New Teachers Bring Innovative Ideas


Photo by Noam Elfassi

New Honors English 12, AP Literature and TV Production teacher, Matthew Koval, works diligently to plan lessons for his classes throughout the day. Koval is not completely new to RHS and Montgomery County as he was a long term English substitute teacher back in 2014-15.

Kelly DiFonzo, Contributing Writer

Teachers are the pinnacle of education and are critical in creating a dynamic learning environment. RHS is welcoming 17 new teachers in a broad range of subjects, each with a unique background and skills to offer students.

In total, this year’s new staff has several years of prior work and education experience whether it be local or in other parts of the country. Social studies teacher Karen Close was born and raised in Montgomery County, graduated from Damascus HS and continued her education at Mount St. Mary’s University. Close taught at Frederick County Public Schools, as well as Wheaton HS prior to this year.

On the other hand, Honors English 12 and AP Literature teacher Matthew Koval received his education at Wake Forest University in North Carolina. Koval graduated with a masters in English and education before returning to Maryland to pursue his teaching career.

Regardless of where a teacher comes from, teaching at a new school requires quick adjustment to the community, administration and department. The new staff at RHS are no exception as they work to acclimate themselves to the new environment. Spanish teacher and Johns Hopkins University graduate Lauren McShane is transitioning from Baltimore to Montgomery County.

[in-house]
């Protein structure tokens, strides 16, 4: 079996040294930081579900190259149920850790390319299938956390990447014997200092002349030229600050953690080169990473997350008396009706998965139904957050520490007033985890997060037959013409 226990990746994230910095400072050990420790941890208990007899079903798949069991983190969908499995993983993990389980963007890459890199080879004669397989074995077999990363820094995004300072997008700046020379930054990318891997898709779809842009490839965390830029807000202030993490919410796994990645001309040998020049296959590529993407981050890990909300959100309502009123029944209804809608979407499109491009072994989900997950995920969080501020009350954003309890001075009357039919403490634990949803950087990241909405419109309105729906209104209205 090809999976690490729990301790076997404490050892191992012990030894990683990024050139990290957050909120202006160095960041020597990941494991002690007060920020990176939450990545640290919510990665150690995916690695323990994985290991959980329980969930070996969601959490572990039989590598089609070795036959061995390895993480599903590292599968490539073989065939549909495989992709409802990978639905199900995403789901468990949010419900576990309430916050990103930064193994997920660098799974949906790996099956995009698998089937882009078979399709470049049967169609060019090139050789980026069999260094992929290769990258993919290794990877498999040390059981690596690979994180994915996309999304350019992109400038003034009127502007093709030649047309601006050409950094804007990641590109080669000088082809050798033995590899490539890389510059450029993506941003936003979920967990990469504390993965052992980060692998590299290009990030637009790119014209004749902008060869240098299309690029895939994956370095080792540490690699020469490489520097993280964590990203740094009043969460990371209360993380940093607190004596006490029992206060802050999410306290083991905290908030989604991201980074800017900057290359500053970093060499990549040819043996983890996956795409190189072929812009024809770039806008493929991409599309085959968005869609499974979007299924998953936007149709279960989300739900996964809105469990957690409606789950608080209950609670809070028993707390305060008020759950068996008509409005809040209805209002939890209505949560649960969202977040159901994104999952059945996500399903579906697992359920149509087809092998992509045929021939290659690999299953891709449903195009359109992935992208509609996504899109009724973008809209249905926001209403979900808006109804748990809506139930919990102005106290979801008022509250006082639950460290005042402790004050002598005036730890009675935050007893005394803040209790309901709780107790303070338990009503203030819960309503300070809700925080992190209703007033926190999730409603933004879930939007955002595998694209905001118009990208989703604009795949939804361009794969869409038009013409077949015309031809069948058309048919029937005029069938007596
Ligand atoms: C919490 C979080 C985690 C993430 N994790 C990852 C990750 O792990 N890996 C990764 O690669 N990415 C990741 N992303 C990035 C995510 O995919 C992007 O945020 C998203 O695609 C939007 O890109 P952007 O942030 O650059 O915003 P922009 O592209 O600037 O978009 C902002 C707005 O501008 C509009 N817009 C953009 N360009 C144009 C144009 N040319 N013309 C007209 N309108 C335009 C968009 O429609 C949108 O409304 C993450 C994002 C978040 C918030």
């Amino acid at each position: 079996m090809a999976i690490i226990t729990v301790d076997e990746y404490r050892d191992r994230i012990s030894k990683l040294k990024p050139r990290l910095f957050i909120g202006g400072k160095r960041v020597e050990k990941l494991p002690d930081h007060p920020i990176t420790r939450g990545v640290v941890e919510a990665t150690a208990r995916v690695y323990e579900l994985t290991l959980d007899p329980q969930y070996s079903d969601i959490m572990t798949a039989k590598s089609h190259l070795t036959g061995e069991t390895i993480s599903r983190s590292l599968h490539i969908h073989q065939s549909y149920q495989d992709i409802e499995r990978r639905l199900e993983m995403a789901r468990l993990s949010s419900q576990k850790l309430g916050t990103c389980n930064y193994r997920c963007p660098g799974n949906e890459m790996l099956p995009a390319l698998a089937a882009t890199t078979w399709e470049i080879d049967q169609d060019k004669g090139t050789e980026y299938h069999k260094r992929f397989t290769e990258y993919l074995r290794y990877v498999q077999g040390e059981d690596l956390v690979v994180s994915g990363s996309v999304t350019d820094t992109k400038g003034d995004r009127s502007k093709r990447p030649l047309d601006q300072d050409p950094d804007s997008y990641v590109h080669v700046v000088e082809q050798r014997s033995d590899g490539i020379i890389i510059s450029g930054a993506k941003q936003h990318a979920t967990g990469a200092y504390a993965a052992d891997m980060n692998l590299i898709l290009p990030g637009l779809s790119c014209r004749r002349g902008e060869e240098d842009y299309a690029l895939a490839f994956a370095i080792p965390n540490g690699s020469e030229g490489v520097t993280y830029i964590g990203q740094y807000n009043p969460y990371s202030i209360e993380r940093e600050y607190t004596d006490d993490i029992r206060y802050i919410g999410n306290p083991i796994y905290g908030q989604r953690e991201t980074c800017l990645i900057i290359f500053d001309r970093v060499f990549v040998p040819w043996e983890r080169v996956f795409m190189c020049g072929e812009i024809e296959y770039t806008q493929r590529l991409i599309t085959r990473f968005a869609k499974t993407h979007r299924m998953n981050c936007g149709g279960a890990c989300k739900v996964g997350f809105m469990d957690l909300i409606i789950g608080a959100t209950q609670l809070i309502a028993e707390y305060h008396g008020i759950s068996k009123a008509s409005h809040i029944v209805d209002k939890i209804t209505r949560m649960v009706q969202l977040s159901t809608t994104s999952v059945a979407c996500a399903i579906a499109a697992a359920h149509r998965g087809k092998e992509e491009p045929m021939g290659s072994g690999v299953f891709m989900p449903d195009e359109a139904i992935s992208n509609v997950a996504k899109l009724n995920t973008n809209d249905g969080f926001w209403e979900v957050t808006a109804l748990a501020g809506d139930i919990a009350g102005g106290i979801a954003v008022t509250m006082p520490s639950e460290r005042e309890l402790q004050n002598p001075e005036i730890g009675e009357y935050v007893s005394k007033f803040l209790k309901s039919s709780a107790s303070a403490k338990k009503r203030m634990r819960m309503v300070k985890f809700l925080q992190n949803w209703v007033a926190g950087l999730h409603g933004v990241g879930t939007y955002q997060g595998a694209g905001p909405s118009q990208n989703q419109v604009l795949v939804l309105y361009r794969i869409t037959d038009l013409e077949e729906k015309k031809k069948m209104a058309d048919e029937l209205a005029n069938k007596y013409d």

“Communicating and collaborating with other staff members is critical to adjusting to a new environment,” McShane said. “Asking teachers how they teach in this specific environment will improve your own teaching methods.”

Transitioning to teaching different grade levels requires teachers to adjust as well. English teacher Adrienne Kelly taught seventh grade students at Roberto Clemente MS and was the English Contents Specialist for Rosa Parks MS. After 31 years of teaching, Kelly made the leap to high school.

“I have never taught 11th graders. Teaching a new grade requires more tasks to do and new literature to learn. It is an adjustment trying to figure out how students this age are alike and unlike especially since some are so close to graduating,” Kelly said. “I was always told to make the change to teaching in high school and I am glad I made the change.”

Despite all the adjustments teachers need to make in a new environment, social studies teacher Michael Celenza said a welcoming, hardworking school makes the transition smoother. He is joining the staff after three years of teaching at Watkins Mills HS.

“The most important thing is that the students understand that they are here to learn and the teachers are here to facilitate that learning,” he said. “Motivation level of the students is very high which makes your job as a teacher much easier.”

In order to be successful in any work environment, teachers and students need to be comfortable. While facilitating learning is a teacher’s number one role, RHS also values teachers with a range of passions and hobbies outside of the classroom. The new staff additions have many unique ways to spend their time.

Koval is the advisor of the new guitar and videogames club, both of which pertain to his hobbies growing up: playing video games and guitar. He loved music so much that he began majoring in music before pursuing an English and education pathway in college.

RHSa�� diverse community appreciates the various skills and backgrounds of the teaching staff. School environments are meant to be dynamic to continue fulfilling the mission of education. New teachers are essential to this development because they promote collaboration and new teaching methods.